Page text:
Hi, Stefanie. I am no expert at all. Caren knows much more about delays than I do. But I do have a slightly different perspective. Caren is big on listening to the mom "hmmm" and I have to agree. You mentioned that you worried a bit, but I also gather from the remainder of your posts that in your heart you feel she's ok. I am not sure if that is accurate and I don't mean to put words in your mouth. And I agree with Caren that a mom shouldn't be blown off by her doctor. However, where we differ is that I also feel like there is such a push now to have early, early, early intervention because it makes a bigger difference (a good thing) in outcome that a lot of times a kid isn't allowed to be themselves if they aren't at the top of the bell curve. My 16-month-old is very shy. And fairly non-verbal. She has a handful of words and a handful of signs, but other kids her age talk more. Her receptive language is just fine. My son was talking much more at this age, and Abby, like Madeline, would rather sign than talk. I attribute this to a difference in learning styles. My son is mostly an auditory learner and since beginning to talk at 15 months, he has always excelled at verbal communication. Abby, on the other hand, (I believe) is a kinesthetic learner. I think that "doing" the word rather than saying the word is more natural for her. Honestly, I'm not worried. I know in my heart that she is ok and just developing on her own schedule. To me, 20 words, 3 2-word phrases and being shy in public all sounds completely normal for a 19-month-old. I am not at all trying to say that you shouldn't follow your gut if your gut says it's not ok. But if you are asking how this sounds to others, to me it sounds fine. I guess my point is that for whatever my opinion is worth (not much), my opinion is that it is ok for a kid to be who they are even if who they are isn't *exactly* the "norm."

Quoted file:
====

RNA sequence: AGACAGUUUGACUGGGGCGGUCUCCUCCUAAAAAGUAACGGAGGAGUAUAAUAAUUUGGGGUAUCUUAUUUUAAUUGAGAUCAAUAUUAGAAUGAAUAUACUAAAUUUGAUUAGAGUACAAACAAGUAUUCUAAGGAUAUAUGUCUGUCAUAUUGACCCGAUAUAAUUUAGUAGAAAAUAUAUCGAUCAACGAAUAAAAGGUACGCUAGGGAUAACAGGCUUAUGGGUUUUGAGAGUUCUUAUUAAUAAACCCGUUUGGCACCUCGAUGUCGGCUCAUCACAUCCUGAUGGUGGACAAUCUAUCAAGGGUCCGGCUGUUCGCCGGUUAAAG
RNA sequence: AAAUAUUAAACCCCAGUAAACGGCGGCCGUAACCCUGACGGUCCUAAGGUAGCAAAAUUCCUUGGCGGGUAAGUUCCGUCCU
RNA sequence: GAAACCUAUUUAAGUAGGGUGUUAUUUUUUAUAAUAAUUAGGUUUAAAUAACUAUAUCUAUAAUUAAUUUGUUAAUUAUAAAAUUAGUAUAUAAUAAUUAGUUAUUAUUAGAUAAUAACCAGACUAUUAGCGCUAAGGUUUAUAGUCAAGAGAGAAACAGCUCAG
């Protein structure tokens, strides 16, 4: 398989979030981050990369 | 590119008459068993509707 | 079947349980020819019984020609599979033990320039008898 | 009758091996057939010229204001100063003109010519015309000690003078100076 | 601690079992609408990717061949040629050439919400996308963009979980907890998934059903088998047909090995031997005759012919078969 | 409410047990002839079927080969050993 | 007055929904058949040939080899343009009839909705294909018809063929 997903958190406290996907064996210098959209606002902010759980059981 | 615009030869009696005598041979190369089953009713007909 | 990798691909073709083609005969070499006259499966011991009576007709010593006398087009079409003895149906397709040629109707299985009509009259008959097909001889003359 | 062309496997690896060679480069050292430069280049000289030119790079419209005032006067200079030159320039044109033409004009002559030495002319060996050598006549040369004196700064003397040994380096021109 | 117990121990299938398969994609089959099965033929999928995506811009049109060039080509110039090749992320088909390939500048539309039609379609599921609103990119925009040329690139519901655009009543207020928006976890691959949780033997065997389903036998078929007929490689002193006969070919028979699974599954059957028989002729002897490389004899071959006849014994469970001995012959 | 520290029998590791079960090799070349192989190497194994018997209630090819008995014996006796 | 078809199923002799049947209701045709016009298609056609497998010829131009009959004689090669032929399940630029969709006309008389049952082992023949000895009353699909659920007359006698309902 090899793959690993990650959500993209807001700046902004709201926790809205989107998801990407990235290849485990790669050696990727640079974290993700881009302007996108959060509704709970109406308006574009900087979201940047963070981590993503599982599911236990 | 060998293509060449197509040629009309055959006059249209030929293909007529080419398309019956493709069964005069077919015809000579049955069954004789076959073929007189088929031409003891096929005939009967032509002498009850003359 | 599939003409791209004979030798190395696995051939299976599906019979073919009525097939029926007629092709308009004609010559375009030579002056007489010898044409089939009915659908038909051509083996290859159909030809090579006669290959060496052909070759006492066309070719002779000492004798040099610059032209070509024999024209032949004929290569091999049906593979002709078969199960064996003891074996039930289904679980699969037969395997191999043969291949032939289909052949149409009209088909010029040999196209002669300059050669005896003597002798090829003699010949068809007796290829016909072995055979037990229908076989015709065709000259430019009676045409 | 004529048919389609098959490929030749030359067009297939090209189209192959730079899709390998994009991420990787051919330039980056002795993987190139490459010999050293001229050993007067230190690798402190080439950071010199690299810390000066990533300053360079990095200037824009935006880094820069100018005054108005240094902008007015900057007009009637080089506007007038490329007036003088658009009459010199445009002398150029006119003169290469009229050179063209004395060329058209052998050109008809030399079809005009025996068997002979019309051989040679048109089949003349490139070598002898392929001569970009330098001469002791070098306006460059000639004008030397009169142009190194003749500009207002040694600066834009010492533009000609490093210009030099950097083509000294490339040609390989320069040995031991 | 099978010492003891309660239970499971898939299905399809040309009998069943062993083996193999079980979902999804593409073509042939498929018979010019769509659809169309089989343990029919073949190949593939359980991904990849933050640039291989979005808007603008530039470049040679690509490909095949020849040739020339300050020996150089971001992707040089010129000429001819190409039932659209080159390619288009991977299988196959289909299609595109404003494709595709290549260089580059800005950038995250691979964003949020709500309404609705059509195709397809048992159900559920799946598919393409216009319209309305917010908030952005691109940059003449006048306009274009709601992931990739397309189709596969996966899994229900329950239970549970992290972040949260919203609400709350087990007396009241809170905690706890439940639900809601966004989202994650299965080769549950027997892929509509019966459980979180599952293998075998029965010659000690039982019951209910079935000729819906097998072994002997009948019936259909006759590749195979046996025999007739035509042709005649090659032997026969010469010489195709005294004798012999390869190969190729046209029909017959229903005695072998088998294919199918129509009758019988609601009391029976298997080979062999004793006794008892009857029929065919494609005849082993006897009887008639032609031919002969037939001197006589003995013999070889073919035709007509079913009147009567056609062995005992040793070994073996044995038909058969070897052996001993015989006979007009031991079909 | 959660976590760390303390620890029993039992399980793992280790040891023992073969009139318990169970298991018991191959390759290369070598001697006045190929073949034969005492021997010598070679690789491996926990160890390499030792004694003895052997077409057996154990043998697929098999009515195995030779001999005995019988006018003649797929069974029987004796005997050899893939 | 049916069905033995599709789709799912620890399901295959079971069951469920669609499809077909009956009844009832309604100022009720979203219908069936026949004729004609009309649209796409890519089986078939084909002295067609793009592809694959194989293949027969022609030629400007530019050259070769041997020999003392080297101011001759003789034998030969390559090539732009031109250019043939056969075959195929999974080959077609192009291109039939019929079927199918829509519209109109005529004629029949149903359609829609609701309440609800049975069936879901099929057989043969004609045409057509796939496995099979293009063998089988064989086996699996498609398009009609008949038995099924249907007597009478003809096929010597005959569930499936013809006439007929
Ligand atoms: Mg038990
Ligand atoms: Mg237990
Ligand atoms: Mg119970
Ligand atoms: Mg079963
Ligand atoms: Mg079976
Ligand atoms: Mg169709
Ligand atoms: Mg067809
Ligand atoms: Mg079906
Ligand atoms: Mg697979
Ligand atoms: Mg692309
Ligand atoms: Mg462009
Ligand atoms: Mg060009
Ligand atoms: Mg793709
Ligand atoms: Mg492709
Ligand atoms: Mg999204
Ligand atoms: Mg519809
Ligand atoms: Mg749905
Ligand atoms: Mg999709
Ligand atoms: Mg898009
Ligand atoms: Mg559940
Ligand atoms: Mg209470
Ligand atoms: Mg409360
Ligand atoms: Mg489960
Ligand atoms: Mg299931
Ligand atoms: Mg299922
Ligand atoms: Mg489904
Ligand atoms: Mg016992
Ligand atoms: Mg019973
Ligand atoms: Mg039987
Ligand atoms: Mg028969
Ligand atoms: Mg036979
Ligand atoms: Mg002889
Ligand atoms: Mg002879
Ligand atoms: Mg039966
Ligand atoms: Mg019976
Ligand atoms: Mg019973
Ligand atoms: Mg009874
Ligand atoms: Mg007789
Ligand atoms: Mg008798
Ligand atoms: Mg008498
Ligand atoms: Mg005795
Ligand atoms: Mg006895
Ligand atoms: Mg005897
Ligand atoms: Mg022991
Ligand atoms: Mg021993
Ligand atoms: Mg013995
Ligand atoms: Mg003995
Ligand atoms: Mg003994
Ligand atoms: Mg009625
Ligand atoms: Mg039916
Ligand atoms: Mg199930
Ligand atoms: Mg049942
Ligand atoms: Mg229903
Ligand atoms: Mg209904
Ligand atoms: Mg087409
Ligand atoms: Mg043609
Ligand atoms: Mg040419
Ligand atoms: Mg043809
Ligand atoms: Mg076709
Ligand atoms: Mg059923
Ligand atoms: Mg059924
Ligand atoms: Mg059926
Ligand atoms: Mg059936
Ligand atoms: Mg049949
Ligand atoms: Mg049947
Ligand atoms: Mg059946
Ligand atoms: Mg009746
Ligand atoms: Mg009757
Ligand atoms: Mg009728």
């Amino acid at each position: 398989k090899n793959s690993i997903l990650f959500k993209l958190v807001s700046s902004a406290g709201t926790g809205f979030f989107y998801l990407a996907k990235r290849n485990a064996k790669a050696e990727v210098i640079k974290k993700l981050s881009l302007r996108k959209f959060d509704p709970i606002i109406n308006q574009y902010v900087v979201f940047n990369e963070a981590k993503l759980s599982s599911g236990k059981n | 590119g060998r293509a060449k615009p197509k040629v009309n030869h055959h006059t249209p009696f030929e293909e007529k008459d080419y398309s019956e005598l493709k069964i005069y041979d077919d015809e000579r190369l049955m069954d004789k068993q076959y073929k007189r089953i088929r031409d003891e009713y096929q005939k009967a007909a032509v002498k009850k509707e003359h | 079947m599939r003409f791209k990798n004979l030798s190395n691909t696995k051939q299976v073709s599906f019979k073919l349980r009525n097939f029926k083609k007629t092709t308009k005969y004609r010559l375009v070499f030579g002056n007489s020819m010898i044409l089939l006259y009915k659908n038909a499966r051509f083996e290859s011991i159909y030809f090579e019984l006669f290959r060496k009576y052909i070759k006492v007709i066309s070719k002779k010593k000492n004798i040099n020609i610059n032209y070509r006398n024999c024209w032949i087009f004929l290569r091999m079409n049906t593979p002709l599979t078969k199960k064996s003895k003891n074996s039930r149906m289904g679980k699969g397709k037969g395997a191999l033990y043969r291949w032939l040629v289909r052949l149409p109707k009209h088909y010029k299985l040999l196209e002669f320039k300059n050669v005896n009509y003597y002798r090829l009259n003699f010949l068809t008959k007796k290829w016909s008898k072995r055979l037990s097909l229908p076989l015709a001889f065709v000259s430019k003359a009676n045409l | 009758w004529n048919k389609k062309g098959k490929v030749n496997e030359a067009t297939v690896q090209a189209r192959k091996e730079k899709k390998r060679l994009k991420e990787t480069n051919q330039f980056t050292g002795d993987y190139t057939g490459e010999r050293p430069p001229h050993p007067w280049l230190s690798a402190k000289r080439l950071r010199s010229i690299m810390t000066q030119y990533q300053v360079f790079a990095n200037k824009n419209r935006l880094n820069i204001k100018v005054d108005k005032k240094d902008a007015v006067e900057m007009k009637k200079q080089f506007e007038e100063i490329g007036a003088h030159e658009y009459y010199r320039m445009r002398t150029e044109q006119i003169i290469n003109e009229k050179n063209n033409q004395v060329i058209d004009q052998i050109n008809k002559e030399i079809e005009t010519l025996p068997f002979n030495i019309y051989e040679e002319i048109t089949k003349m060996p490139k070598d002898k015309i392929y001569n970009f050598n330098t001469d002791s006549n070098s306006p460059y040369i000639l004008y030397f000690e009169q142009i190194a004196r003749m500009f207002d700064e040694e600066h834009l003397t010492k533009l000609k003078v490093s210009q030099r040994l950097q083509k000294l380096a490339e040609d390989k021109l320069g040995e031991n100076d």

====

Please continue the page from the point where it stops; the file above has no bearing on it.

(Caren, I hope I'm not coming off as arguing with you. I'm not trying to and I would never insinuate that you did the wrong thing with J... though I know that you also don't need MY approval. :) I just have a different experience that I wanted to throw out there- that along the way there were little things with both kids that caught my attention, that I could have pursued and that I DID keep (am keeping) an eye on, but in the end I have always felt deep down that they are ok. Our points are really the same, I think. Listen to your gut.)

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iVillage Member
Registered: 09-22-2009
Sat, 08-14-2010 - 12:30pm

Hi Anne-


Thanks for chiming in. You are right about how I am feeling. In my heart, I don't feel like there is anything wrong with Madeline, but sometimes the language thing does give me pause and wonder if she is struggling with something. As I mentioned to Caren, my job makes me hypersensitive to these issues, so often I doubt what I am feeling. Generally, I am OK with her language until I am presented with a child (or children) around her age that talk much more than she does. Then I worry.


Our daughters sound very similar. Madeline is very much like her father in that she loves to learn by "doing". She is always busy trying something, but when presented with a new task, loves to sit back, watch and take it in before trying. I think I see her trying to do this with talking, but as we are not around a lot of children who talk, it is difficult for me to gauge what is typical for her age and what is not (everyone in the groups I take her to are younger).